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Charles Darwin Question

  1. Apr 13, 2008 #1

    I'm having a lot of trouble with this statement and was wondering if someone could help clarify or give me a brief explanation of Darwin's conceptual gap??

    It reads "Charles Darwin presented ideas on the causes of organismic change through time.
    A primary conceptual gap existed which left his theory open to criticism."

    I have tried endless hours searching the web for more information and reading through my textbook but still had no luck...

    Thankyou I would really appreciate your help. :)
  2. jcsd
  3. Apr 13, 2008 #2
    I don't know what exactly the "conceptual gap" is that your source is referring to, but some parts of the original formation of evolution by Drawin isn't in agreement with our current knowledge of evolution (neo-Darwinism). For instance, Darwin proposed a genetic mechanism of inheritance called "Pangenesis" but it has since between replaced with "Mendelian inheritance" as part of the modern sysnthesis. Note that although there was disagreement about the mechanism, the existance of the process known as evolution isn't in any scientific debate.
  4. Apr 13, 2008 #3


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    It would help a lot if you provided your source and the context of the quote.
  5. Apr 13, 2008 #4
    Ah yes! I didn't think of that approach!! Thankyou so much! :)
  6. Apr 13, 2008 #5


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    If you have tried to provide a link and can't, send a Private Message to me and I can get your link to work (we recently changed some things here that will hinder you from posting a link until you have a few more posts...blame the spammers for ruining it for everyone). Context would really be helpful here.
  7. Apr 13, 2008 #6
    Oh I actually understand it now after missing a little important fact...
    But thankyou for telling me about posting links Moonbear, I'll remember it for next time :)
  8. Apr 14, 2008 #7
    What approach?
  9. Apr 30, 2008 #8
    the source is a Biology assignment, and the question is "In 1859, Charles Darwin published Thw Origin Of Species in which he presented ideas on the causes of organismic change through time.
    A primary conceptual gap existed which left his theory open to criticism. What was that conceptual gap?"

    I too have been trying to find the answer with little success.

    Any ideas peoples?
  10. Apr 30, 2008 #9
    Are these really kids asking for help with biology homework?

    Or are they creationist trolls fishing for a "conceptual gap"?

  11. Apr 30, 2008 #10
    Not cynical at all are you?!?

    wouldn't call myself a kid, (24 - I know, how ancient!!!)

    but definately asking for help with bio assignment, is very late and still no clue... have sadly run out of coffee.... woe is me :(

    personally have no time for creationists - twats don't think animals go to heaven!!! - if i were god i'd prefer the critters to the humans, but thats just me :)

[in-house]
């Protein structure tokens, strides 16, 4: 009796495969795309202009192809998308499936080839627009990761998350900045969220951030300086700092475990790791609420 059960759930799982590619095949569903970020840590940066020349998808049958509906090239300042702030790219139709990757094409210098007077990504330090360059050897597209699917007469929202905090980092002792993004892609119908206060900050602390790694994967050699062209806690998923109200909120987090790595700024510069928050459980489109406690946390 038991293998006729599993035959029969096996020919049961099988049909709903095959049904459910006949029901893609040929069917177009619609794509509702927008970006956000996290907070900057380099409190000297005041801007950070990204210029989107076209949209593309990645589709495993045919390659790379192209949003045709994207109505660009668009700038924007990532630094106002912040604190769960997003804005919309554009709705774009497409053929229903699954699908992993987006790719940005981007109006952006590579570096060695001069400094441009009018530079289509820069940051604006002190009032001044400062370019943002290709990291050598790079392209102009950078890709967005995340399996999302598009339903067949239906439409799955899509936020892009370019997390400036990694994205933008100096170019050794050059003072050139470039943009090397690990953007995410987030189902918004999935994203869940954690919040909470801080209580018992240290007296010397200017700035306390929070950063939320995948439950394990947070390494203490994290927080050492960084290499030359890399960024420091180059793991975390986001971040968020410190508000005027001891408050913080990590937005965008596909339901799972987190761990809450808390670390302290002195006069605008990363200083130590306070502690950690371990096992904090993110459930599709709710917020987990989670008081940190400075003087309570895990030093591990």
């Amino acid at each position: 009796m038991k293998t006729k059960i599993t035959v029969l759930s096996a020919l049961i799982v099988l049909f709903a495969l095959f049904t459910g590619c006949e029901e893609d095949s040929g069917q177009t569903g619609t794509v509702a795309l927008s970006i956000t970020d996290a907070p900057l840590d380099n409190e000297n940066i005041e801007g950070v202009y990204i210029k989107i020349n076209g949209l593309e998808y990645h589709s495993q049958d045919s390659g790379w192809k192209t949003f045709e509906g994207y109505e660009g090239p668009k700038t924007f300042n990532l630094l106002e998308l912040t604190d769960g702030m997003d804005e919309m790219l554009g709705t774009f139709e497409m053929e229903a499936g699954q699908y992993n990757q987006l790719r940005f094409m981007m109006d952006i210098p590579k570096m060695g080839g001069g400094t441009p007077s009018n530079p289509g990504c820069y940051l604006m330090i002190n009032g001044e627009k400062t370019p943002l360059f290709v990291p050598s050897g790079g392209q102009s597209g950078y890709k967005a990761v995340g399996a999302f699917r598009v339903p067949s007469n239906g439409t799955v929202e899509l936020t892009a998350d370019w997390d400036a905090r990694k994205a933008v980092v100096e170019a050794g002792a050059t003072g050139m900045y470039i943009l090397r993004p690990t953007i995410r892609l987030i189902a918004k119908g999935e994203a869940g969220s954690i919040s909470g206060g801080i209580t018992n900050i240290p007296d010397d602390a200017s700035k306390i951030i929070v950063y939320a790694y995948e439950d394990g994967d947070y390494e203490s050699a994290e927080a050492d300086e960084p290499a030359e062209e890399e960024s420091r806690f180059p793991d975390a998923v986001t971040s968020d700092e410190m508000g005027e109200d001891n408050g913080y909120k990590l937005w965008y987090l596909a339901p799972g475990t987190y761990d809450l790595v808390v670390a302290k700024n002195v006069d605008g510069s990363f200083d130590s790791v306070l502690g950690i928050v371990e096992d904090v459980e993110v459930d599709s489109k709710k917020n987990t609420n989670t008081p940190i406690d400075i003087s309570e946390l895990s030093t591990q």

so any ideas or?!?
  12. Apr 30, 2008 #11


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    The conceptual gap was that genes are discrete.
    The problem at the time was that any small advantage would be diluted out if you think of inheriting traits as analogue quantities. It's only once you know that a trait/gene is fully inherited or not at all that the mechanism makes sense.
  13. Apr 30, 2008 #12
    The conceptual gap you refer to is probably the fact that Darwin didn't have a coherent notion of where his "variants" could come from in the first place. Natural selection nicely explains how evolution happens by preexisting variants becoming more prevalent due to environmental pressures. It does not say anything about where the varients came from to start with.

    Darwin may have had ideas about this, but whatever he thought it probably isn't the accepted view today. Darwin didn't know about mendelian genetics or mutations etc so he couldn't have had a modern view of where his variants came from.

    Though I haven't actually read Darwin's original writings so take this with a grain of salt...

    edit: mgb and I cross-posted. His post also makes sense, that may be the answer you are looking for.
  14. Apr 30, 2008 #13


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    The theory was called "Blending inheritance".

    The objections at the time were that an old trait could be breed back into a line - you could breed small dogs for size and strength back into wolves. This had practical importance to breed efficent cattle and sheep and would be impossible if the trait had been diluted to a tiny part by many generations.

    The example given by Darwin's critic Fleeming Jenkin (excuse the 19th C world view!)
    - imagine a white man shipwrecked on an island, however superior his gifts they would be diluted until many generations on there would be no trace of white skin among the islanders.
  15. May 1, 2008 #14
    *Cough* Neo-Darwinism came up around 1900 and it is NOT the current theory of evolution. The current one actually does not have a concise name and is often referred to as new modern synthesis and sometimes even postmodern synthesis (modern synthesis came up around the 1950s).

    One of the primary conceptual gaps in Darwin's original theory is the means of inheritance. Genes were unknown at that time and he could not really formulate how traits are passed on. In fact, he also accepted the possibility of Lamarckian inheritance, a notion that was refuted by the concept of neo-Darwinism.
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